When it comes time to invest in a telescope it’s always a big decision. Whether it’s your first telescope or you’re graduating up in size or telescope type, there’s a lot to consider. While we’ve previously covered telescopes that cover a range of budgets (from $200 to $2000), this list focuses exclusively on the best telescopes under $1000.
Specifically, it’s a list of the telescopes between $500 and $1000 in price, as there’s a big leap in terms of size and capability between the under-$500 telescopes and the $500-$1000 telescopes out there.
If you’ve got up to $1000 in budget and want to know how to invest it wisely, read on. (If you’re looking for other options, I have guides at other budgets, like the best telescopes under $300.) You’ll discover refractor, reflector (including both Newtonian and Dobsonian options), and catadioptric options. Together they make up the list of the best telescopes under $1000. The only question is: which one will you choose?
Short on time?
The best telescope under $1000 in 2022 is theCelestron Omni XLT 150.
As you compare the telescopes below – as well as any others you’re considering – keep in mind the following:
This post was originally published in March 2021, and was re-ranked and updated in January 2022.
What to Look for in a Great Stargazing Telescope
- Price. Naturally, price is an important consideration for many people, especially when you’re just starting out in astronomy. You don’t want to spend too much for a telescope you never use, nor do you want to compromise on certain other features.
- Type. Research how different types of telescopes (reflector vs refractor, Dobsonian vs Schmidt-Cassegrain) affect your ability to see the night sky objects you’re looking for.
- Diameter. The diameter of your telescope will obviously affect how far you can peer into deep space. Again, consider how this affects your ability to see specific objects you want to observe.
- Stability. As you read reviews about different telescopes, keep a particular eye on comments about the base, mount, and tripod. These can impact your observation a ton, and it’s almost always worth it to upgrade for better stability.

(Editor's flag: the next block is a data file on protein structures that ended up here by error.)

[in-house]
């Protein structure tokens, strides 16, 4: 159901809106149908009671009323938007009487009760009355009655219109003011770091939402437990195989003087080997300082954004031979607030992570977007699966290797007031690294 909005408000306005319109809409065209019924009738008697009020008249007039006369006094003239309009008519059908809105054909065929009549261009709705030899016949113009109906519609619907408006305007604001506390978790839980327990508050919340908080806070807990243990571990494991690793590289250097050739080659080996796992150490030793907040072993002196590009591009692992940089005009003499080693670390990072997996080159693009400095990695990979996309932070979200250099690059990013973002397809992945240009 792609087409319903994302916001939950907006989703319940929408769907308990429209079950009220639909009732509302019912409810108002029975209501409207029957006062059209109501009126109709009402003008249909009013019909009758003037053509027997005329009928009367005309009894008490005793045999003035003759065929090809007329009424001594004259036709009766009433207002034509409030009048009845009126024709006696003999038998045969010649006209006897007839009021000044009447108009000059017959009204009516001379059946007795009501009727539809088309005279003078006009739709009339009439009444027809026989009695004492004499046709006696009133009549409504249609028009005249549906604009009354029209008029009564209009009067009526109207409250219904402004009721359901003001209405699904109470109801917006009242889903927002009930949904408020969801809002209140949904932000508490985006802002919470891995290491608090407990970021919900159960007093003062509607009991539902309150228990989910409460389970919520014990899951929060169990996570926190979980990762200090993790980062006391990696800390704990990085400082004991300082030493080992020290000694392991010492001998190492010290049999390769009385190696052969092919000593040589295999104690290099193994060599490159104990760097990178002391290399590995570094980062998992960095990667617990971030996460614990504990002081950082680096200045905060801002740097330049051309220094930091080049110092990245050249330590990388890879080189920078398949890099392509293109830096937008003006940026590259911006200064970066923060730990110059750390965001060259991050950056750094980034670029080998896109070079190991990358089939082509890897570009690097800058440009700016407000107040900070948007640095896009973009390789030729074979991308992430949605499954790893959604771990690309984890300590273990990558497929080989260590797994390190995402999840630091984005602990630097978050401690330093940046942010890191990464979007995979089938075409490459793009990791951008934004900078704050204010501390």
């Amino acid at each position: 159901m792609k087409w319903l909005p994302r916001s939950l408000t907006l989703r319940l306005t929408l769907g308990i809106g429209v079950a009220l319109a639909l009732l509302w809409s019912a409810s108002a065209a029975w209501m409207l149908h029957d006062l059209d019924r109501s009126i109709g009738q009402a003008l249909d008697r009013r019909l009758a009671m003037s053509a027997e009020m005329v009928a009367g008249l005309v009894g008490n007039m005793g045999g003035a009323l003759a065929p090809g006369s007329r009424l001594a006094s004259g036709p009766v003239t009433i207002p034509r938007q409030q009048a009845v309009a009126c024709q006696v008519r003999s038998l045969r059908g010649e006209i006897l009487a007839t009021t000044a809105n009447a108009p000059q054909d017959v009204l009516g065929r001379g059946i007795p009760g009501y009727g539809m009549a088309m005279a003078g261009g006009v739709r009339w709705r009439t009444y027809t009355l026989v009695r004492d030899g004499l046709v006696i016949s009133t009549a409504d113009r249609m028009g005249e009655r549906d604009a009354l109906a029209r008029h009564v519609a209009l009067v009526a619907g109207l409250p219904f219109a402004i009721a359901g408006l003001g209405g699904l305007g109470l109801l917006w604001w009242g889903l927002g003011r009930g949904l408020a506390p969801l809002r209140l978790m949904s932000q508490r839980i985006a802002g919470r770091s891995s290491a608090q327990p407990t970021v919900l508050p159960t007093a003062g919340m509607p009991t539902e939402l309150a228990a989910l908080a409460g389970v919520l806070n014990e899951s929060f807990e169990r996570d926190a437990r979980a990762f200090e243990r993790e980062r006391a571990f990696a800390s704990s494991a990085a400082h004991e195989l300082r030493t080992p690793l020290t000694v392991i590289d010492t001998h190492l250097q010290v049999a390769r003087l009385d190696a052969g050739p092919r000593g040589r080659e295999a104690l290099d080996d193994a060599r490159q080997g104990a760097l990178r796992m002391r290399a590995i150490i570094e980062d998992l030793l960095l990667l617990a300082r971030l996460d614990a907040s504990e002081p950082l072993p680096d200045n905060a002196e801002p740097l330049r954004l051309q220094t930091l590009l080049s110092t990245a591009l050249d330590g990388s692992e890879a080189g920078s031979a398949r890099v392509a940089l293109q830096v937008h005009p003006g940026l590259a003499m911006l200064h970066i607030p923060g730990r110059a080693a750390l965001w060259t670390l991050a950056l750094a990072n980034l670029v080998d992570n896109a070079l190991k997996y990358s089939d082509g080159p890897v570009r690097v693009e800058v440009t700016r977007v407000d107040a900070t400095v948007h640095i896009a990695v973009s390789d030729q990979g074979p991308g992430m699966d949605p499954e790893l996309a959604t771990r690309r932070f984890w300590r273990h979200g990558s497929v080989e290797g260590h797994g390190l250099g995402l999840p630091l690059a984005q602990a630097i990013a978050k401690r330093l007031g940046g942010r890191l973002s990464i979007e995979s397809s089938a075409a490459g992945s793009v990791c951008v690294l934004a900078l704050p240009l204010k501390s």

- Other features. If you’re looking for computer-assisted night sky navigation, there are options on this list. If you prefer to search the sky yourself, that may help save some money for those on a tight budget.
All this said, let’s dive into the list of telescopes under $1000 that I recommend.
The Best Telescopes under $1000 (Ranked)
Keeping all those aspects in mind, I pulled together the best telescopes under $1000 and ranked them. To come up with this ranking, I considered price, popularity, and review scores from Amazon.com. Here’s the list I came up with, using updated data for 2022.
|1||Celestron Omni XLT 150||~$700||Link|
|2||Orion SkyQuest XT8 Plus||~$880||Link|
|3||Explore Scientific AR152||~$980||Link|
|4||Celestron AstroMaster 130EQ-MD Newtonian||~$540||Link|
|5||Celestron 114LCM Newtonian||~$520||Link|
|6||Orion ED80T Carbon Fiber Apochromatic||~$830||Link|
|7||Meade ETX125 Observer||~$830||Link|
|8||Orion Astroview 120ST Equatorial||~$700||Link|
|9||Celestron 80LCM Refractor||~$580||Link|
Read on to learn about each of these telescopes under $1000 in greater detail.
1. Celestron Omni XLT 150
- Type: Reflector (Newtonian)
- Price: ~$900
The Celestron Omni XLT 150 tripod-mounted reflector is the largest aperture in this family of telescopes; it also comes in 120mm and 102mm if you need a budget option.
It comes with a 25 mm multi-coated eyepiece and uses a CG-4 German Equatorial mount and ball bearings to give you smooth control for locating and tracking sky objects.
The tripod is also appropriately stable, with 1.75″ legs, an accessory tray, and bubble level. It’s also a no-tool setup, which makes it easier to get it and set up the same night.
2. Orion SkyQuest XT8 Plus
- Type: Reflector (Dobsonian)
- Price: ~$550
The Orion SkyQuest XT8 Plus (and its sibling, the XT10 Classic, mentioned below) are commonly cited favorites among the best telescopes under $1000. For those just starting on a Dobsonian – or upgrading – the XT8 Plus is a great option for the price.
The 8-inch aperture is great for stargazing and spotting deep space objects, and upgrades from the previous Classic model give you better eye pieces and a 2x Barlow.
3. Explore Scientific AR152
- Type: Refractor
- Price: ~$950
At the upper end of the $500-$1000 price range, the Explore Scientific AR152 is one of the best refractor telescopes on this list.